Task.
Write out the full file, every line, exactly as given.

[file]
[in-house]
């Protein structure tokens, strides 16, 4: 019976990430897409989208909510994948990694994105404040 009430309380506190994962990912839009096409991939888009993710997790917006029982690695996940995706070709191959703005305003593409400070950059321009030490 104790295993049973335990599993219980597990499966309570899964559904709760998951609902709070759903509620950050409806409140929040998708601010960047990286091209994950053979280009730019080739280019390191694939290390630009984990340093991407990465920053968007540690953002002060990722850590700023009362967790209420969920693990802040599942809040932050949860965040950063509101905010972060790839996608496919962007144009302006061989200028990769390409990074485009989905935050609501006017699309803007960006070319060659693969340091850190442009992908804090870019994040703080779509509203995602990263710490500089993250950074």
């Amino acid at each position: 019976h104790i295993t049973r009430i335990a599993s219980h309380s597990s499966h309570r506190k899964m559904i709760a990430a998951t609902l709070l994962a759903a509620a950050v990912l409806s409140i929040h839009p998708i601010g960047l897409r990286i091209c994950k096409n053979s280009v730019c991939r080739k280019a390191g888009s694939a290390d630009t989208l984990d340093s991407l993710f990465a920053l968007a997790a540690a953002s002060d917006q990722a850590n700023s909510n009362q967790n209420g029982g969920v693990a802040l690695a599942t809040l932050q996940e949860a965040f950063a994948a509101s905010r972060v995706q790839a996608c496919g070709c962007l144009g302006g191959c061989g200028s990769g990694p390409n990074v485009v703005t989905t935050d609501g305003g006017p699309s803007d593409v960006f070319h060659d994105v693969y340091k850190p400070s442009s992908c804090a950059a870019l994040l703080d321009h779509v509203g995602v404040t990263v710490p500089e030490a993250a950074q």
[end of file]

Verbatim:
[in-house]
């Protein structure tokens, strides 16, 4: 019976990430897409989208909510994948990694994105404040 009430309380506190994962990912839009096409991939888009993710997790917006029982690695996940995706070709191959703005305003593409400070950059321009030490 104790295993049973335990599993219980597990499966309570899964559904709760998951609902709070759903509620950050409806409140929040998708601010960047990286091209994950053979280009730019080739280019390191694939290390630009984990340093991407990465920053968007540690953002002060990722850590700023009362967790209420969920693990802040599942809040932050949860965040950063509101905010972060790839996608496919962007144009302006061989200028990769390409990074485009989905935050609501006017699309803007960006070319060659693969340091850190442009992908804090870019994040703080779509509203995602990263710490500089993250950074």
């Amino acid at each position: 019976h104790i295993t049973r009430i335990a599993s219980h309380s597990s499966h309570r506190k899964m559904i709760a990430a998951t609902l709070l994962a759903a509620a950050v990912l409806s409140i929040h839009p998708i601010g960047l897409r990286i091209c994950k096409n053979s280009v730019c991939r080739k280019a390191g888009s694939a290390d630009t989208l984990d340093s991407l993710f990465a920053l968007a997790a540690a953002s002060d917006q990722a850590n700023s909510n009362q967790n209420g029982g969920v693990a802040l690695a599942t809040l932050q996940e949860a965040f950063a994948a509101s905010r972060v995706q790839a996608c496919g070709c962007l144009g302006g191959c061989g200028s990769g990694p390409n990074v485009v703005t989905t935050d609501g305003g006017p699309s803007d593409v960006f070319h060659d994105v693969y340091k850190p400070s442009s992908c804090a950059a870019l994040l703080d321009h779509v509203g995602v404040t990263v710490p500089e030490a993250a950074q």